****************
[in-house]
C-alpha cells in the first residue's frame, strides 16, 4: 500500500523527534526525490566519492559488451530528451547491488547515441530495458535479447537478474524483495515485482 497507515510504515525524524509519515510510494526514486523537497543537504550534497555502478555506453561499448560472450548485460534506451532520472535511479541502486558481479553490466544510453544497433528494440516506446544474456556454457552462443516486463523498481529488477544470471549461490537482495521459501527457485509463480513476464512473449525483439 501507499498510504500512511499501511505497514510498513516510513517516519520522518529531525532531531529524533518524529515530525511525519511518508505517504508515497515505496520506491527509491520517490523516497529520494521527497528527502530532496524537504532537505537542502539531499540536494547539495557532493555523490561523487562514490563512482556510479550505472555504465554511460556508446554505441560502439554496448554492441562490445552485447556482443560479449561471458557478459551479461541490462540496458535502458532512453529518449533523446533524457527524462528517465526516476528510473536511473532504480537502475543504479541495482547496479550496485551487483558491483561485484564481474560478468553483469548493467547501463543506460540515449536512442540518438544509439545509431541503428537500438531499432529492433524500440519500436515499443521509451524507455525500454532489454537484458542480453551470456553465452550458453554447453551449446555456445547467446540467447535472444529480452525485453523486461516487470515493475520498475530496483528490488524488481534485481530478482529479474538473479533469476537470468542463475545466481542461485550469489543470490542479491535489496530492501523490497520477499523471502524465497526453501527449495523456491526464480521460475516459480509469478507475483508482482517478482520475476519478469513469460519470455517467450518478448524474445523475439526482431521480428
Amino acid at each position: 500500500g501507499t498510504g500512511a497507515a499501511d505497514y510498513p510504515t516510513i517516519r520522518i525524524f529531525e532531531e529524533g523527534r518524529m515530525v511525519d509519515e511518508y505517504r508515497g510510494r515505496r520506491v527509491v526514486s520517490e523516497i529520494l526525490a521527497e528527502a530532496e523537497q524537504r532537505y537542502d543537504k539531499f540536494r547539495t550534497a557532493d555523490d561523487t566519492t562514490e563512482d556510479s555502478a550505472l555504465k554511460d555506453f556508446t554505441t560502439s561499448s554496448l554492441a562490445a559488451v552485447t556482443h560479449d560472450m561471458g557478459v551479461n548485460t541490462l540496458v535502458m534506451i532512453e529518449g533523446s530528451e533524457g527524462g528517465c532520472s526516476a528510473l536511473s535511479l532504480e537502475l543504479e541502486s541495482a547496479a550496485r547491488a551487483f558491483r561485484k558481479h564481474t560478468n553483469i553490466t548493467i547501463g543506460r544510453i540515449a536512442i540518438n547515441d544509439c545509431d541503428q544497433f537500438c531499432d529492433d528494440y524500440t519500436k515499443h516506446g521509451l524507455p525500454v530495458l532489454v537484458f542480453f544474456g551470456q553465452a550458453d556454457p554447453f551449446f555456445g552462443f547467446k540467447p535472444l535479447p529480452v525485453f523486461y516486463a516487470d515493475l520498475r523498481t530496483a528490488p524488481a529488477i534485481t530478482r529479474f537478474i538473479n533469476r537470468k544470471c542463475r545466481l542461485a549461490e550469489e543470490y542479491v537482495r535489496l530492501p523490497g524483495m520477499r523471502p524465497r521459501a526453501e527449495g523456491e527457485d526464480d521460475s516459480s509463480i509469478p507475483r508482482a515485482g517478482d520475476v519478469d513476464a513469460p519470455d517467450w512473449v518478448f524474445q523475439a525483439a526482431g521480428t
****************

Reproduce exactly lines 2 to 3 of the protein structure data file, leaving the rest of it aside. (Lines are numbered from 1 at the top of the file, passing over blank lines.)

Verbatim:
C-alpha cells in the first residue's frame, strides 16, 4: 500500500523527534526525490566519492559488451530528451547491488547515441530495458535479447537478474524483495515485482 497507515510504515525524524509519515510510494526514486523537497543537504550534497555502478555506453561499448560472450548485460534506451532520472535511479541502486558481479553490466544510453544497433528494440516506446544474456556454457552462443516486463523498481529488477544470471549461490537482495521459501527457485509463480513476464512473449525483439 501507499498510504500512511499501511505497514510498513516510513517516519520522518529531525532531531529524533518524529515530525511525519511518508505517504508515497515505496520506491527509491520517490523516497529520494521527497528527502530532496524537504532537505537542502539531499540536494547539495557532493555523490561523487562514490563512482556510479550505472555504465554511460556508446554505441560502439554496448554492441562490445552485447556482443560479449561471458557478459551479461541490462540496458535502458532512453529518449533523446533524457527524462528517465526516476528510473536511473532504480537502475543504479541495482547496479550496485551487483558491483561485484564481474560478468553483469548493467547501463543506460540515449536512442540518438544509439545509431541503428537500438531499432529492433524500440519500436515499443521509451524507455525500454532489454537484458542480453551470456553465452550458453554447453551449446555456445547467446540467447535472444529480452525485453523486461516487470515493475520498475530496483528490488524488481534485481530478482529479474538473479533469476537470468542463475545466481542461485550469489543470490542479491535489496530492501523490497520477499523471502524465497526453501527449495523456491526464480521460475516459480509469478507475483508482482517478482520475476519478469513469460519470455517467450518478448524474445523475439526482431521480428
Amino acid at each position: 500500500g501507499t498510504g500512511a497507515a499501511d505497514y510498513p510504515t516510513i517516519r520522518i525524524f529531525e532531531e529524533g523527534r518524529m515530525v511525519d509519515e511518508y505517504r508515497g510510494r515505496r520506491v527509491v526514486s520517490e523516497i529520494l526525490a521527497e528527502a530532496e523537497q524537504r532537505y537542502d543537504k539531499f540536494r547539495t550534497a557532493d555523490d561523487t566519492t562514490e563512482d556510479s555502478a550505472l555504465k554511460d555506453f556508446t554505441t560502439s561499448s554496448l554492441a562490445a559488451v552485447t556482443h560479449d560472450m561471458g557478459v551479461n548485460t541490462l540496458v535502458m534506451i532512453e529518449g533523446s530528451e533524457g527524462g528517465c532520472s526516476a528510473l536511473s535511479l532504480e537502475l543504479e541502486s541495482a547496479a550496485r547491488a551487483f558491483r561485484k558481479h564481474t560478468n553483469i553490466t548493467i547501463g543506460r544510453i540515449a536512442i540518438n547515441d544509439c545509431d541503428q544497433f537500438c531499432d529492433d528494440y524500440t519500436k515499443h516506446g521509451l524507455p525500454v530495458l532489454v537484458f542480453f544474456g551470456q553465452a550458453d556454457p554447453f551449446f555456445g552462443f547467446k540467447p535472444l535479447p529480452v525485453f523486461y516486463a516487470d515493475l520498475r523498481t530496483a528490488p524488481a529488477i534485481t530478482r529479474f537478474i538473479n533469476r537470468k544470471c542463475r545466481l542461485a549461490e550469489e543470490y542479491v537482495r535489496l530492501p523490497g524483495m520477499r523471502p524465497r521459501a526453501e527449495g523456491e527457485d526464480d521460475s516459480s509463480i509469478p507475483r508482482a515485482g517478482d520475476v519478469d513476464a513469460p519470455d517467450w512473449v518478448f524474445q523475439a525483439a526482431g521480428t